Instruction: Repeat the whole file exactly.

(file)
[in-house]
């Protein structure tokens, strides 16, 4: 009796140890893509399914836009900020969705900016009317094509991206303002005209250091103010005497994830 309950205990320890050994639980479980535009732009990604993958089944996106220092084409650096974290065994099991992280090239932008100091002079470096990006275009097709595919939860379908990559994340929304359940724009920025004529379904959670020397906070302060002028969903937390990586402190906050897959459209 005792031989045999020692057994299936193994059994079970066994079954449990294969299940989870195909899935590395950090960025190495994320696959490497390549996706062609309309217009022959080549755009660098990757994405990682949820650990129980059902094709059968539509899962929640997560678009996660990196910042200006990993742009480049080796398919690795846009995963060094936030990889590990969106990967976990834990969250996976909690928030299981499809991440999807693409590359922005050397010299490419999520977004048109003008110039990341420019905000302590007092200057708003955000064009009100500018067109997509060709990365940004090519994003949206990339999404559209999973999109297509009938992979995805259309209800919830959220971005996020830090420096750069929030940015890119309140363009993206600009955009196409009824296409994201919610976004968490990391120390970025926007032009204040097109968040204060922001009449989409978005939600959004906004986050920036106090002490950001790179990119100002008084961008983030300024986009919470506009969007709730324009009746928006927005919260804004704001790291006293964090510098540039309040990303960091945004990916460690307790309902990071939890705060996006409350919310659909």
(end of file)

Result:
[in-house]
């Protein structure tokens, strides 16, 4: 009796140890893509399914836009900020969705900016009317094509991206303002005209250091103010005497994830 309950205990320890050994639980479980535009732009990604993958089944996106220092084409650096974290065994099991992280090239932008100091002079470096990006275009097709595919939860379908990559994340929304359940724009920025004529379904959670020397906070302060002028969903937390990586402190906050897959459209 005792031989045999020692057994299936193994059994079970066994079954449990294969299940989870195909899935590395950090960025190495994320696959490497390549996706062609309309217009022959080549755009660098990757994405990682949820650990129980059902094709059968539509899962929640997560678009996660990196910042200006990993742009480049080796398919690795846009995963060094936030990889590990969106990967976990834990969250996976909690928030299981499809991440999807693409590359922005050397010299490419999520977004048109003008110039990341420019905000302590007092200057708003955000064009009100500018067109997509060709990365940004090519994003949206990339999404559209999973999109297509009938992979995805259309209800919830959220971005996020830090420096750069929030940015890119309140363009993206600009955009196409009824296409994201919610976004968490990391120390970025926007032009204040097109968040204060922001009449989409978005939600959004906004986050920036106090002490950001790179990119100002008084961008983030300024986009919470506009969007709730324009009746928006927005919260804004704001790291006293964090510098540039309040990303960091945004990916460690307790309902990071939890705060996006409350919310659909």